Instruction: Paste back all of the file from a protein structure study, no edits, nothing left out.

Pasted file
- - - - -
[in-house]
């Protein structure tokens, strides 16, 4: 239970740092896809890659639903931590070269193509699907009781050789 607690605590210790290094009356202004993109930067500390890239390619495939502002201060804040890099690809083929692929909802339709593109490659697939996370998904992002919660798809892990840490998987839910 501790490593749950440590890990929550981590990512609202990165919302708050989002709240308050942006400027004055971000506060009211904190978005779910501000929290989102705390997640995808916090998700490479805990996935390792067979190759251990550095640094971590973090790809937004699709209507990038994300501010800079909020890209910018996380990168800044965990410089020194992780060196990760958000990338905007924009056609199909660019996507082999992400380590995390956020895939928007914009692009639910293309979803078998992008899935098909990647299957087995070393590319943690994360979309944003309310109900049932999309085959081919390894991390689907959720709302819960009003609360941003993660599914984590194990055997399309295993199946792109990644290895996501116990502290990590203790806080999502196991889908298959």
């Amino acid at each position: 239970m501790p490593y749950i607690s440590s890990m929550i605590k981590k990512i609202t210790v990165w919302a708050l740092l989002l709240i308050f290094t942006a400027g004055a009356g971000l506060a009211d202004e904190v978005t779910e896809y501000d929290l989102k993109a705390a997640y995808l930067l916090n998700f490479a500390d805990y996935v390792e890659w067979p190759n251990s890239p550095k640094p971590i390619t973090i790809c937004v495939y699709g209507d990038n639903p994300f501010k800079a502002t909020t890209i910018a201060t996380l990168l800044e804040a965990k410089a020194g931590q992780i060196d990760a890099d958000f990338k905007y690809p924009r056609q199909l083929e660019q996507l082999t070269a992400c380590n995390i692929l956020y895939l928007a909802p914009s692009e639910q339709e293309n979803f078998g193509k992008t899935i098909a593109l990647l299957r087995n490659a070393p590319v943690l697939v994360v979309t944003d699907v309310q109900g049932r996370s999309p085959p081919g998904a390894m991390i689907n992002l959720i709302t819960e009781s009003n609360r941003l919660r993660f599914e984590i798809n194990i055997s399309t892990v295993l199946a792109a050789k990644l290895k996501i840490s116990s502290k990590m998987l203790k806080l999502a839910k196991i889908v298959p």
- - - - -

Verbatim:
[in-house]
């Protein structure tokens, strides 16, 4: 239970740092896809890659639903931590070269193509699907009781050789 607690605590210790290094009356202004993109930067500390890239390619495939502002201060804040890099690809083929692929909802339709593109490659697939996370998904992002919660798809892990840490998987839910 501790490593749950440590890990929550981590990512609202990165919302708050989002709240308050942006400027004055971000506060009211904190978005779910501000929290989102705390997640995808916090998700490479805990996935390792067979190759251990550095640094971590973090790809937004699709209507990038994300501010800079909020890209910018996380990168800044965990410089020194992780060196990760958000990338905007924009056609199909660019996507082999992400380590995390956020895939928007914009692009639910293309979803078998992008899935098909990647299957087995070393590319943690994360979309944003309310109900049932999309085959081919390894991390689907959720709302819960009003609360941003993660599914984590194990055997399309295993199946792109990644290895996501116990502290990590203790806080999502196991889908298959």
């Amino acid at each position: 239970m501790p490593y749950i607690s440590s890990m929550i605590k981590k990512i609202t210790v990165w919302a708050l740092l989002l709240i308050f290094t942006a400027g004055a009356g971000l506060a009211d202004e904190v978005t779910e896809y501000d929290l989102k993109a705390a997640y995808l930067l916090n998700f490479a500390d805990y996935v390792e890659w067979p190759n251990s890239p550095k640094p971590i390619t973090i790809c937004v495939y699709g209507d990038n639903p994300f501010k800079a502002t909020t890209i910018a201060t996380l990168l800044e804040a965990k410089a020194g931590q992780i060196d990760a890099d958000f990338k905007y690809p924009r056609q199909l083929e660019q996507l082999t070269a992400c380590n995390i692929l956020y895939l928007a909802p914009s692009e639910q339709e293309n979803f078998g193509k992008t899935i098909a593109l990647l299957r087995n490659a070393p590319v943690l697939v994360v979309t944003d699907v309310q109900g049932r996370s999309p085959p081919g998904a390894m991390i689907n992002l959720i709302t819960e009781s009003n609360r941003l919660r993660f599914e984590i798809n194990i055997s399309t892990v295993l199946a792109a050789k990644l290895k996501i840490s116990s502290k990590m998987l203790k806080l999502a839910k196991i889908v298959p």